John Tener (John Kinley Tener)

John Tener

John Tener was born in County Tyrone, Ireland to George Evans Tener and Susan Wallis. In 1872, Tener’s father died and the family moved the following year to Pittsburgh, Pennsylvania. Tener attended public schools and later worked as a clerk for hardware manufacturer Oliver Iron and Steel Corporation from 1881–1885. In 1885, Tener, who was six-foot-four (1.93 meters), decided to try his hand at professional baseball. He joined the Haverhill, Massachusetts minor league baseball team in the New England League as a pitcher and outfielder and was a teammate of future Hall of Fame players Wilbert Robinson and Tommy McCarthy. Later that year, Tener made his Major League debut with the Baltimore Orioles of the American Association, playing in a single game as an outfielder. While playing in Haverhill, John Tener met his future wife, Harriet Day. They married in October 1889. After his brief appearance in Baltimore, Tener continued playing minor league ball, but also returned to the corporate world, working for the Chartiers Valley Gas Company in Pittsburgh and Chambers and McKee Glass Company. In 1888, Cap Anson, the manager of the Chicago White Stockings (now the Chicago Cubs), noticed him pitching in Pittsburgh and signed Tener to a contract. John Tener was a pitcher and an outfielder for two years in Chicago with moderate success. He notched a 7–5 record with a 2.74 ERA in 1888 and went 15–15 with a 3.64 ERA in 1889.

After the 1888 season, John Tener accompanied the team on a world tour of Australia, New Zealand, Egypt, France, Italy and England. While in England, Tener was chosen to help explain the game of baseball to the Prince of Wales, who would go on to become King Edward VII. Tener was elected as Secretary of the Brotherhood of Professional Players, an early players union and served under President John Montgomery Ward, a future member of the Baseball Hall of Fame. In 1890, unhappy with baseball’s reserve clause, Tener joined other players in jumping to the Players’ League. Playing for the Pittsburgh Burghers, Tener compiled a poor 3–11 record. The league folded after one year and Tener decided to retire from prefessional baseball. He entered the banking business in Charleroi, Pennsylvania in 1891, becoming a cashier at the First National Bank of Charleroi. By 1897, he was the president of the bank. Over the years, Tener became a prominent business leader, founding the Charleroi Savings and Trust Company and the Mercantile Bridge Company.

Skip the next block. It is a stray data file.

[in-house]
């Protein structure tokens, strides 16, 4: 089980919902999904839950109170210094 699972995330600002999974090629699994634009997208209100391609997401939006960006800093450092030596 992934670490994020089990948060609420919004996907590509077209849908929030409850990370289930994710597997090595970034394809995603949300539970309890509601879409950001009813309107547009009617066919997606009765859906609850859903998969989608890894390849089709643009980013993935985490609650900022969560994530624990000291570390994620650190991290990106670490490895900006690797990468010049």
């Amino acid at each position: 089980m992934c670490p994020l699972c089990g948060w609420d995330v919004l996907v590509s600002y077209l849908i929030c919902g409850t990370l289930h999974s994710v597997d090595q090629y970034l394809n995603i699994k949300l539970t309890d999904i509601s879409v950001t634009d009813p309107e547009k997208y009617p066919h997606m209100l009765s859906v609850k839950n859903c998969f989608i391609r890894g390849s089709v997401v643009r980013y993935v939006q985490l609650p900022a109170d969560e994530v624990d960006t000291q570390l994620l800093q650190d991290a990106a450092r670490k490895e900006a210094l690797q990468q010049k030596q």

After leaving baseball, John Tener returned to his business interests in Pittsburgh. In 1926, he tried to gain the Republican nomination to run again for Governor but was unsuccessful, finishing third at the convention. In the 1930s, Tener was elected as a director of the Philadelphia Phillies. In 1935, Tener’s wife Harriet died. In 1936, he married Leone Evans who died in 1937 after an illness. He engaged in the insurance business until his death, aged 82, in Pittsburgh in 1946. He was interred in Homewood Cemetery in Pittsburgh. Buildings named in his honor include a residence hall in the East Halls area of the University Park campus of the Pennsylvania State University and the Charleroi Public Library. In 1999, the Pennsylvania Historical and Museum Commission installed a historical marker in Charleroi, noting John Tener’s historic importance.

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  • July, 25, 1863
  • County Tyrone, Ireland


  • May, 19, 1946
  • USA
  • Pittsburgh, Pennsylvania


  • Homewood Cemetery
  • Pittsburgh, Pennsylvania
  • USA

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